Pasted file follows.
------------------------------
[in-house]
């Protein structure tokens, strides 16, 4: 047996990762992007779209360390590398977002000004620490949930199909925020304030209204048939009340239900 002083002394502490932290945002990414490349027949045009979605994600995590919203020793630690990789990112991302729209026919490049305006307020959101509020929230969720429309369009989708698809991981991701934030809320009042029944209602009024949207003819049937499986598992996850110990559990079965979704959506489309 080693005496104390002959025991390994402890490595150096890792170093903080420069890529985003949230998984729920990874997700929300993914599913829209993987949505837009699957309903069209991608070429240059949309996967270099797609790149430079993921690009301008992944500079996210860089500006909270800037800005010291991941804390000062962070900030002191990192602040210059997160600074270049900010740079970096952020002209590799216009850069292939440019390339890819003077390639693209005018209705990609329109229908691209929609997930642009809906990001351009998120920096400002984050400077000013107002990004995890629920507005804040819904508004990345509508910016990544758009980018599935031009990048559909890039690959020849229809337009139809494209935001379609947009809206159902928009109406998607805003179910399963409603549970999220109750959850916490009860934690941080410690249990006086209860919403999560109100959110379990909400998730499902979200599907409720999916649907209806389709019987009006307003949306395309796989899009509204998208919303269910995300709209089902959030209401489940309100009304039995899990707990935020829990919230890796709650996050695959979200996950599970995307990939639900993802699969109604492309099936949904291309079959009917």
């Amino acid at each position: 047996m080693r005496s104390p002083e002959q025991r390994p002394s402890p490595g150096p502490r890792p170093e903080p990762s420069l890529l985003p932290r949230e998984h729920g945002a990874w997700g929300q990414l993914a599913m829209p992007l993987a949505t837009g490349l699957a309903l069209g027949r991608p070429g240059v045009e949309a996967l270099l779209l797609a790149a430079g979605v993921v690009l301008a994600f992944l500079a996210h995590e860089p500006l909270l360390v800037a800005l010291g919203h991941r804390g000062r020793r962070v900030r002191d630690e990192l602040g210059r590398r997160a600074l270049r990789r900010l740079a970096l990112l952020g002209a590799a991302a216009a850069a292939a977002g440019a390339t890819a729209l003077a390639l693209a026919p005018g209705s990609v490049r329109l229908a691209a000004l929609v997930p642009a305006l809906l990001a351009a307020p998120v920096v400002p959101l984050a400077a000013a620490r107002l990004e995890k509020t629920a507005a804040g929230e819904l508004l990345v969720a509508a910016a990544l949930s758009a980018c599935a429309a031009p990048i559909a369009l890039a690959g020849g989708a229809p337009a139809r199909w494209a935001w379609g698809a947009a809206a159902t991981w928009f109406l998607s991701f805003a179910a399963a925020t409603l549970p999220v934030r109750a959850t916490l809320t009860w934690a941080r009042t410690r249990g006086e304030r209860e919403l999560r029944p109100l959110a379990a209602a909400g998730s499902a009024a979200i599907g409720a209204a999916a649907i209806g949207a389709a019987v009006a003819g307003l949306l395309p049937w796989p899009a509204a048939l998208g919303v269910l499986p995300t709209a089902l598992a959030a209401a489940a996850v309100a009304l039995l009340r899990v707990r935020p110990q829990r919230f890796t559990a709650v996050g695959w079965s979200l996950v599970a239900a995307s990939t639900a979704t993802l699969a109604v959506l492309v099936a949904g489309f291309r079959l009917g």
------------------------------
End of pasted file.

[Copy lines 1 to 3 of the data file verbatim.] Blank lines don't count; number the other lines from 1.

[in-house]
């Protein structure tokens, strides 16, 4: 047996990762992007779209360390590398977002000004620490949930199909925020304030209204048939009340239900 002083002394502490932290945002990414490349027949045009979605994600995590919203020793630690990789990112991302729209026919490049305006307020959101509020929230969720429309369009989708698809991981991701934030809320009042029944209602009024949207003819049937499986598992996850110990559990079965979704959506489309 080693005496104390002959025991390994402890490595150096890792170093903080420069890529985003949230998984729920990874997700929300993914599913829209993987949505837009699957309903069209991608070429240059949309996967270099797609790149430079993921690009301008992944500079996210860089500006909270800037800005010291991941804390000062962070900030002191990192602040210059997160600074270049900010740079970096952020002209590799216009850069292939440019390339890819003077390639693209005018209705990609329109229908691209929609997930642009809906990001351009998120920096400002984050400077000013107002990004995890629920507005804040819904508004990345509508910016990544758009980018599935031009990048559909890039690959020849229809337009139809494209935001379609947009809206159902928009109406998607805003179910399963409603549970999220109750959850916490009860934690941080410690249990006086209860919403999560109100959110379990909400998730499902979200599907409720999916649907209806389709019987009006307003949306395309796989899009509204998208919303269910995300709209089902959030209401489940309100009304039995899990707990935020829990919230890796709650996050695959979200996950599970995307990939639900993802699969109604492309099936949904291309079959009917």
């Amino acid at each position: 047996m080693r005496s104390p002083e002959q025991r390994p002394s402890p490595g150096p502490r890792p170093e903080p990762s420069l890529l985003p932290r949230e998984h729920g945002a990874w997700g929300q990414l993914a599913m829209p992007l993987a949505t837009g490349l699957a309903l069209g027949r991608p070429g240059v045009e949309a996967l270099l779209l797609a790149a430079g979605v993921v690009l301008a994600f992944l500079a996210h995590e860089p500006l909270l360390v800037a800005l010291g919203h991941r804390g000062r020793r962070v900030r002191d630690e990192l602040g210059r590398r997160a600074l270049r990789r900010l740079a970096l990112l952020g002209a590799a991302a216009a850069a292939a977002g440019a390339t890819a729209l003077a390639l693209a026919p005018g209705s990609v490049r329109l229908a691209a000004l929609v997930p642009a305006l809906l990001a351009a307020p998120v920096v400002p959101l984050a400077a000013a620490r107002l990004e995890k509020t629920a507005a804040g929230e819904l508004l990345v969720a509508a910016a990544l949930s758009a980018c599935a429309a031009p990048i559909a369009l890039a690959g020849g989708a229809p337009a139809r199909w494209a935001w379609g698809a947009a809206a159902t991981w928009f109406l998607s991701f805003a179910a399963a925020t409603l549970p999220v934030r109750a959850t916490l809320t009860w934690a941080r009042t410690r249990g006086e304030r209860e919403l999560r029944p109100l959110a379990a209602a909400g998730s499902a009024a979200i599907g409720a209204a999916a649907i209806g949207a389709a019987v009006a003819g307003l949306l395309p049937w796989p899009a509204a048939l998208g919303v269910l499986p995300t709209a089902l598992a959030a209401a489940a996850v309100a009304l039995l009340r899990v707990r935020p110990q829990r919230f890796t559990a709650v996050g695959w079965s979200l996950v599970a239900a995307s990939t639900a979704t993802l699969a109604v959506l492309v099936a949904g489309f291309r079959l009917g």